Stolen art sale gets Imelda Marcos ex-aide six years in New York prison

Vilma Bautista (R), the ex-secretary of former Philippine first lady Imelda Marcos, arrives for sentencing at Manhattan Supreme Court in New York, January 13, 2014. Bautista is being sentenced in the New York court after she was found guilty of conspiracy in the attempted sale of a Monet painting and other valuable artworks. Credit: Reuters
Vilma Bautista (R), the ex-secretary of former Philippine first lady Imelda Marcos, arrives for sentencing at Manhattan Supreme Court in New York, January 13, 2014.  Credit: Reuters

Imelda Marcos’ former secretary was sentenced on Monday to up to six years in a New York prison for a scheme to sell art that once belonged to the former Philippine first lady, including a Claude Monet water-lily painting that netted $32 million.

Vilma Bautista, 75, was convicted in November of conspiracy and tax fraud charges related to the sale or attempted sale of four museum-quality paintings acquired by Marcos during the two decades that her husband, Ferdinand Marcos, was president of the Philippines.

The art disappeared around 1986, when Marcos was ousted from power. He died three years later.

A New York state judge sentenced Bautista to between two and six years in prison for the count of tax fraud and between one and three years for the conspiracy charge.

Bautista, who had faced up to 25 years in prison, was also ordered to pay $3.5 million in restitution to the state of New York. Bautista was charged in the state because she lives in New York City.

Prosecutors said Bautista secretly held on to the artwork for more than two decades until 2010, when she sold Monet’s “Le Bassin aux Nympheas,” part of his famed series of water-lily paintings, to a London gallery for $32 million.

She was also accused of secretly keeping and attempting to sell Monet’s “L’Eglise et La Seine a Vetheuil,” Alfred Sisley’s “Langland Bay” and Albert Marquet’s “Le Cypres de Djenan Sidi Said,” with help from her two nephews.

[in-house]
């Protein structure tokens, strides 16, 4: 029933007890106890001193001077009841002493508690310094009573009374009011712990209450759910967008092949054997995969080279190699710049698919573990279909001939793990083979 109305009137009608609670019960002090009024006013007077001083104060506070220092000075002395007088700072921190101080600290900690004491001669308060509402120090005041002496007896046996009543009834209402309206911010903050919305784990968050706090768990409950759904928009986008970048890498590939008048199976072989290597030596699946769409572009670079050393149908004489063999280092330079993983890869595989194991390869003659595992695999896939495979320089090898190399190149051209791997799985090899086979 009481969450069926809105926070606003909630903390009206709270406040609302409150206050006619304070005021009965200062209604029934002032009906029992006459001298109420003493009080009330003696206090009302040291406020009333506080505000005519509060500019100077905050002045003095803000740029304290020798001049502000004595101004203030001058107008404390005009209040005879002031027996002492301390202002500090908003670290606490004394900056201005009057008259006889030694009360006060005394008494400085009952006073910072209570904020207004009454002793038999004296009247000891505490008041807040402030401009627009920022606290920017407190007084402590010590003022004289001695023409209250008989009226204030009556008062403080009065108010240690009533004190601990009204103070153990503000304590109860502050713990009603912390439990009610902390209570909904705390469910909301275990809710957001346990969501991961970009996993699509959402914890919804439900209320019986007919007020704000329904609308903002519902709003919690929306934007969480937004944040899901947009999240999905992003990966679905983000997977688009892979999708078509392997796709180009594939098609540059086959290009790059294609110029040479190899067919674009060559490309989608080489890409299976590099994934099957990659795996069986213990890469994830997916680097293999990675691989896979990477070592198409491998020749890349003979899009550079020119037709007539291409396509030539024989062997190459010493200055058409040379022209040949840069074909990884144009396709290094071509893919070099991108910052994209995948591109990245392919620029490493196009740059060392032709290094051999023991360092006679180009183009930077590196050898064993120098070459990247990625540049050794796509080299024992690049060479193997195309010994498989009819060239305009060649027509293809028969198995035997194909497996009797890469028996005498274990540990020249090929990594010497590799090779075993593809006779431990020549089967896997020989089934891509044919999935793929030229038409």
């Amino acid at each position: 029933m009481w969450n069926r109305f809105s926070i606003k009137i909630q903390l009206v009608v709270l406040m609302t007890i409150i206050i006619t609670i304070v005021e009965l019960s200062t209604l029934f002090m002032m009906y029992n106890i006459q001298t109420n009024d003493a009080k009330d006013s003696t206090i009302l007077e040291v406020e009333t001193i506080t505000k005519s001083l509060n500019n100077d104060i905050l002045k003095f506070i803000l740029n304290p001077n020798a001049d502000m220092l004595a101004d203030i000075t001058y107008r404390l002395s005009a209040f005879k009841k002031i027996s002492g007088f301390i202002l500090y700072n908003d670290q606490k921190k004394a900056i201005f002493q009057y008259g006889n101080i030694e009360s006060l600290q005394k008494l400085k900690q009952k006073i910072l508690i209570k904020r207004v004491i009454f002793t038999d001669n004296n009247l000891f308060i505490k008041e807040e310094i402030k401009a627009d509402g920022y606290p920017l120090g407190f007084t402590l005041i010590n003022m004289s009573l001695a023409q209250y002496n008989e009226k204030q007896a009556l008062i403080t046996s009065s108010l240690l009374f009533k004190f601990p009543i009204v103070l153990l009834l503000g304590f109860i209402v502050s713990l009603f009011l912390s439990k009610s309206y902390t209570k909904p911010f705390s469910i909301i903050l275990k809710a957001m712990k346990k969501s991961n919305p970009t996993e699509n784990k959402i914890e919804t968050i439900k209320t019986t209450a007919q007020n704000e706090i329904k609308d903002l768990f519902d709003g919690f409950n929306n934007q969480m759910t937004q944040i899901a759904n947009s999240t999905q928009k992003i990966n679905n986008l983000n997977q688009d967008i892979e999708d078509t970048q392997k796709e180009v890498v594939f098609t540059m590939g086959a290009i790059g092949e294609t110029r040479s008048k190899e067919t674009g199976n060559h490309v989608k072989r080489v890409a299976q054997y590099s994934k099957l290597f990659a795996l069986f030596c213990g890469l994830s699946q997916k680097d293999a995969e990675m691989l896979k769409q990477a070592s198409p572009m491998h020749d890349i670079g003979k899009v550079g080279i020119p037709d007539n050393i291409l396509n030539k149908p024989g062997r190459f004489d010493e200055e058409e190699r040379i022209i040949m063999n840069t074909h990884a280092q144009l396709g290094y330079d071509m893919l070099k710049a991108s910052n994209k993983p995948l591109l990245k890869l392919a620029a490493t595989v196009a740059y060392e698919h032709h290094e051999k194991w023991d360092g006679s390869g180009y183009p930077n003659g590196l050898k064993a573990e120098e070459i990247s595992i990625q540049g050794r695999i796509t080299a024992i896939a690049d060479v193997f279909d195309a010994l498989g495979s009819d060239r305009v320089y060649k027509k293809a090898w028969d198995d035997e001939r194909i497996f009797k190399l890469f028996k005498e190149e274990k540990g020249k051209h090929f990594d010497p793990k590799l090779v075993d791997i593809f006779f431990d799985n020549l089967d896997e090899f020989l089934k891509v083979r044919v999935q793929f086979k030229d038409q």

During her month-long trial last year, prosecutors said Bautista knew the art was stolen from a Manhattan townhouse that was once used by Imelda and Ferdinand Marcos. They argued she hid the multimillion-dollar pieces until she tried to sell them for personal gain, keeping the money tax-free.

Bautista’s lawyers argued that she had been given permission to sell the artwork and had intended to return the money to the Philippine government, but it was seized by the Manhattan district attorney’s office before she could do so.

One of Bautista’s attorneys on Monday told Reuters Television that she planned to appeal the conviction.

“We will be filing an appeal, and the appeal is going to be somewhat expedited and we’re hoping that the appellate division agrees with us,” attorney Fran Hoffinger said.

Bautista was released on $275,000 bail pending her appeal.

Bautista was a member of the Philippine foreign service and was a close confidante to the former Philippine first lady, serving as her unofficial New York-based personal secretary while assigned to the Philippine mission to the United Nations from the early 1970s through 1986, prosecutors said.

During her husband’s rule, Imelda Marcos amassed art, jewelry and other valuables using state assets. The Philippine government is still trying to recover many of the items.

After Bautista’s trial, the Philippine government said in a statement it welcomed her conviction and said it would try to recover the art.

The Philippine government charged Imelda Marcos and her husband with corruption in 1987, seeking billions in U.S. dollars in damages for plundering the Asian nation’s wealth.



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